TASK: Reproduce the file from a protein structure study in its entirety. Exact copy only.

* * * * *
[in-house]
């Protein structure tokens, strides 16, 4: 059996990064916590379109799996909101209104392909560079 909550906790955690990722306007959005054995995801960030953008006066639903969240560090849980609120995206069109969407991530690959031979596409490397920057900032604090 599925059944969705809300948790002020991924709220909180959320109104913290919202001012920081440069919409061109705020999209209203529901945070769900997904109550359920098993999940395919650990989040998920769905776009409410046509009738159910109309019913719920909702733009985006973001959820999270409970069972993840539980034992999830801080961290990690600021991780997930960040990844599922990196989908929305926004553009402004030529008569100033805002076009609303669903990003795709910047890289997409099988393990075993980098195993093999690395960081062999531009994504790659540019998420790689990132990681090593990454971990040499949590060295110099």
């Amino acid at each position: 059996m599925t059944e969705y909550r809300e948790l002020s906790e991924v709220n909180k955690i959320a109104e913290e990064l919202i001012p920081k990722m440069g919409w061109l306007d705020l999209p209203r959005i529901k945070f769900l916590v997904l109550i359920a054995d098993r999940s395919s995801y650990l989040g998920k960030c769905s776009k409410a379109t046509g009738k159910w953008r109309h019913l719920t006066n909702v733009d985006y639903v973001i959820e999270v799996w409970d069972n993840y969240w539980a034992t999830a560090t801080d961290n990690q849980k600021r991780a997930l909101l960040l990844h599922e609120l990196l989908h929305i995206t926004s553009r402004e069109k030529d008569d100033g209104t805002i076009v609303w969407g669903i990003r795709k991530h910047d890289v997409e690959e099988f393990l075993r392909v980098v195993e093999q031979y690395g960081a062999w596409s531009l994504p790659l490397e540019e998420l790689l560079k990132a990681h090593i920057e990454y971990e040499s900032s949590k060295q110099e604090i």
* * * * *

[in-house]
């Protein structure tokens, strides 16, 4: 059996990064916590379109799996909101209104392909560079 909550906790955690990722306007959005054995995801960030953008006066639903969240560090849980609120995206069109969407991530690959031979596409490397920057900032604090 599925059944969705809300948790002020991924709220909180959320109104913290919202001012920081440069919409061109705020999209209203529901945070769900997904109550359920098993999940395919650990989040998920769905776009409410046509009738159910109309019913719920909702733009985006973001959820999270409970069972993840539980034992999830801080961290990690600021991780997930960040990844599922990196989908929305926004553009402004030529008569100033805002076009609303669903990003795709910047890289997409099988393990075993980098195993093999690395960081062999531009994504790659540019998420790689990132990681090593990454971990040499949590060295110099």
């Amino acid at each position: 059996m599925t059944e969705y909550r809300e948790l002020s906790e991924v709220n909180k955690i959320a109104e913290e990064l919202i001012p920081k990722m440069g919409w061109l306007d705020l999209p209203r959005i529901k945070f769900l916590v997904l109550i359920a054995d098993r999940s395919s995801y650990l989040g998920k960030c769905s776009k409410a379109t046509g009738k159910w953008r109309h019913l719920t006066n909702v733009d985006y639903v973001i959820e999270v799996w409970d069972n993840y969240w539980a034992t999830a560090t801080d961290n990690q849980k600021r991780a997930l909101l960040l990844h599922e609120l990196l989908h929305i995206t926004s553009r402004e069109k030529d008569d100033g209104t805002i076009v609303w969407g669903i990003r795709k991530h910047d890289v997409e690959e099988f393990l075993r392909v980098v195993e093999q031979y690395g960081a062999w596409s531009l994504p790659l490397e540019e998420l790689l560079k990132a990681h090593i920057e990454y971990e040499s900032s949590k060295q110099e604090i």